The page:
The Sox have now won eight straight World Series games dating back to its Fall Classic sweep of the St. Louis Cardinals in 2004, when Boston won its first title since 1918, a span of 86 years. It marks the seventh World Championship in franchise history, and the Sox are the first club to win two titles in the 21st century as it ends a seven-year streak of seven different teams winning the title, which began in 2000 with the New York Yankees.
Thanks to a strong performance by starter Josh Beckett in Game 1, a game-winning walk-off home run by Manny Ramirez in Game 2, and back-to-back shots by David Ortiz and Ramirez coupled with a strong start by Curt Schilling in Game 3, the Boston Red Sox swept the Los Angeles Angels of Anaheim in three games in their divisional series match-up and will now face either the Cleveland Indians or the New York Yankees in the American League Championship Series. This marks the third time in five years that Boston has punched its ticket for a chance to win a pennant and Boston will begin its quest Friday at home at Fenway Park. Boston has also now won nine straight games against the Angels franchise in post-season history, going back to Game 5 of the 1986 ALCS.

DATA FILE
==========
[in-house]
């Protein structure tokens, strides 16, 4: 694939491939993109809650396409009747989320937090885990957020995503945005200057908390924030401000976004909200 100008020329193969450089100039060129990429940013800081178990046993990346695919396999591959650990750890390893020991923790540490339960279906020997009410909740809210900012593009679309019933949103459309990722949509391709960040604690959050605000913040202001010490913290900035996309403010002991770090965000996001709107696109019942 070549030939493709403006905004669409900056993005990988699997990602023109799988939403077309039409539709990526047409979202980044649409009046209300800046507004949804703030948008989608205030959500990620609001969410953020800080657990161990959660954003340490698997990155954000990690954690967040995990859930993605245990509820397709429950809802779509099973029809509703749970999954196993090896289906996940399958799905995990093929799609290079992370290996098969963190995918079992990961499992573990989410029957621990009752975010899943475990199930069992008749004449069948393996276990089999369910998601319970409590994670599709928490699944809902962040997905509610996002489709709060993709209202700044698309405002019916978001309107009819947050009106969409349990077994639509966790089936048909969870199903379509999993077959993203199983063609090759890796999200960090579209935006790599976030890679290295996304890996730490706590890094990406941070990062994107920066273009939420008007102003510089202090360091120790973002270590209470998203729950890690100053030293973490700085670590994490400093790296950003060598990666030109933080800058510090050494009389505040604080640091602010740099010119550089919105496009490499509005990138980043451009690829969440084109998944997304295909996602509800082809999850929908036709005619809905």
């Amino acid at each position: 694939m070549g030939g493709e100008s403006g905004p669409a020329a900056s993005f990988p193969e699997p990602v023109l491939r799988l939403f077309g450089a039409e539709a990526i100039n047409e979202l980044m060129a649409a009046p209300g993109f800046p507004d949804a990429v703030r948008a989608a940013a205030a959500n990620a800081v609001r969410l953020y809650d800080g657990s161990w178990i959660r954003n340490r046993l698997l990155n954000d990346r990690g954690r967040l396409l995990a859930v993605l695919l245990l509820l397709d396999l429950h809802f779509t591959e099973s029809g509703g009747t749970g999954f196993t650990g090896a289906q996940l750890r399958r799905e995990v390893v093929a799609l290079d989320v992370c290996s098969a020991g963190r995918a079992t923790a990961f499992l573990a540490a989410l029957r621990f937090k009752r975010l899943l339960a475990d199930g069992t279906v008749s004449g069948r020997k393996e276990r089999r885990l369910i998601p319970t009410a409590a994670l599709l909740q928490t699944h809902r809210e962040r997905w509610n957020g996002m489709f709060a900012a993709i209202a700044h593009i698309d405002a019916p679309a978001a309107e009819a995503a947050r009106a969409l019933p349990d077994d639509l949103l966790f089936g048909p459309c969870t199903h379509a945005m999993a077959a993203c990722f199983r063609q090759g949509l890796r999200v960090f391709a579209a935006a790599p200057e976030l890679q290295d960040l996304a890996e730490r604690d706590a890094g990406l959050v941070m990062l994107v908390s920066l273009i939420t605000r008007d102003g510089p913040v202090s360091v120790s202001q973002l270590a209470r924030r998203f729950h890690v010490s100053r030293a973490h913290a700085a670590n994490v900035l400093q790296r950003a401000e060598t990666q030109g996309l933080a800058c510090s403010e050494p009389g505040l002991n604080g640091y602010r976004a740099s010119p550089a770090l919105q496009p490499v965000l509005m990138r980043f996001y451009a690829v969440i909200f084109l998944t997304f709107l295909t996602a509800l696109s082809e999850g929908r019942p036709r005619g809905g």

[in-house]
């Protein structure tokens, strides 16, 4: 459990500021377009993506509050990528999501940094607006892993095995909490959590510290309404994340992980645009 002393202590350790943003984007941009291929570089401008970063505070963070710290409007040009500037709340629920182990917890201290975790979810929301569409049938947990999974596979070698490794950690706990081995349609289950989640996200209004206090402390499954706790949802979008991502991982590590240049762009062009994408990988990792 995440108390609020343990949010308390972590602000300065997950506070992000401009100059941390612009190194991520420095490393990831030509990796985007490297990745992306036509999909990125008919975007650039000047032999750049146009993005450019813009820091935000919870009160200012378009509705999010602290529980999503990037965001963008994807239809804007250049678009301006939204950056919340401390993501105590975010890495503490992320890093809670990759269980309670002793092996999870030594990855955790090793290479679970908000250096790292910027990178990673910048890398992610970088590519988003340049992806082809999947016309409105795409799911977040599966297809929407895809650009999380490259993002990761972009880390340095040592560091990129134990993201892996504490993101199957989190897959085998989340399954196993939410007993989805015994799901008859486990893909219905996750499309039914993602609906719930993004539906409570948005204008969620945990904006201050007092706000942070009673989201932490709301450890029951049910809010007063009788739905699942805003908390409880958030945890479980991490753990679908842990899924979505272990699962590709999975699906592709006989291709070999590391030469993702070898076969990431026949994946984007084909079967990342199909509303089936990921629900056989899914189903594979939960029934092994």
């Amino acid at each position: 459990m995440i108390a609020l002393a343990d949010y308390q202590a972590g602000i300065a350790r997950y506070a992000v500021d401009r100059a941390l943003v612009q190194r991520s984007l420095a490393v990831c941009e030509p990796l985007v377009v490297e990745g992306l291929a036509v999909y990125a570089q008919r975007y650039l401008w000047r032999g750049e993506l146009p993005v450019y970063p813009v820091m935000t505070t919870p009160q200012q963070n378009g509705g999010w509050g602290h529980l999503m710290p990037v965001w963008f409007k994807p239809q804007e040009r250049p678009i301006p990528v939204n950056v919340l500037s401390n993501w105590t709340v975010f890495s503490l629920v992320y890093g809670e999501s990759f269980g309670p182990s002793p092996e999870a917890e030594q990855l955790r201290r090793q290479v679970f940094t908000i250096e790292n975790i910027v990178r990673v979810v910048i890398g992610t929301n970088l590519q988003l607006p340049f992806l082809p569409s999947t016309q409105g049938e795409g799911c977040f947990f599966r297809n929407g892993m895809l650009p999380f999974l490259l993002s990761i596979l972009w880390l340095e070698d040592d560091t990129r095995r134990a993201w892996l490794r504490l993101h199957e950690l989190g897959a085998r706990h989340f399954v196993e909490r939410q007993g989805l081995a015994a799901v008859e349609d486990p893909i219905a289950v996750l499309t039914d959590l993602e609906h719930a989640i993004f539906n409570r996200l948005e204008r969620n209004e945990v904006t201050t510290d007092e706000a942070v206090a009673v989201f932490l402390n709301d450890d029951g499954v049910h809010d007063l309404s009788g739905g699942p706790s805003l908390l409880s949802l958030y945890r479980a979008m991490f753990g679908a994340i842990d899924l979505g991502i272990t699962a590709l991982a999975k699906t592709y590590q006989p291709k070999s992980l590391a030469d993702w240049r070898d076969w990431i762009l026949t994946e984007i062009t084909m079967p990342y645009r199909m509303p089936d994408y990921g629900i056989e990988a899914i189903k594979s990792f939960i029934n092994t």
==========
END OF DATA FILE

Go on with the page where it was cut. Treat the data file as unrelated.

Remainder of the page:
Boston got off to a strong start in the series with Beckett pitching a complete game shutout, his second consecutive post-season shutout after blanking the New York Yankees in the deciding game of the 2003 World Series, while Kevin Youkilis and Ortiz each hit home runs to pace the offense. In the second game, despite a shaky start by Daisuke Matsuzaka, the Red Sox and Angels were tied 3-3 in the ninth when Angels manager Mike Scioscia elected to intentionally walk Ortiz with two outs and a runner on second to get to Ramirez, but Scioscia’s move backfired when the Boston slugger drove a pitch high and deep over the Green Monster to give Boston a 2-0 series advantage heading to Anaheim. Then, in Game 3, Schilling pitched seven strong, yielding just six hits and one walk while striking out four to further build his reputation as a big-game pitcher in the post-season. Meanwhile, Ortiz and Ramirez went back-to-back in the fourth inning to give Boston all the cushion it would need, and a seven-run eighth by the visitors sealed the win and the series for Boston.
Boston’s last ALCS appearance was in 2004 against New York when the Red Sox came back from an 0-3 series deficit to win in seven games, the last two wins coming at Yankee Stadium; the team then went on to capture its first World Series championship in 86 years, sweeping the St. Louis Cardinals in four games. In franchise history, Boston has won 10 American League pennants and has won three American League Championship Series in five tries.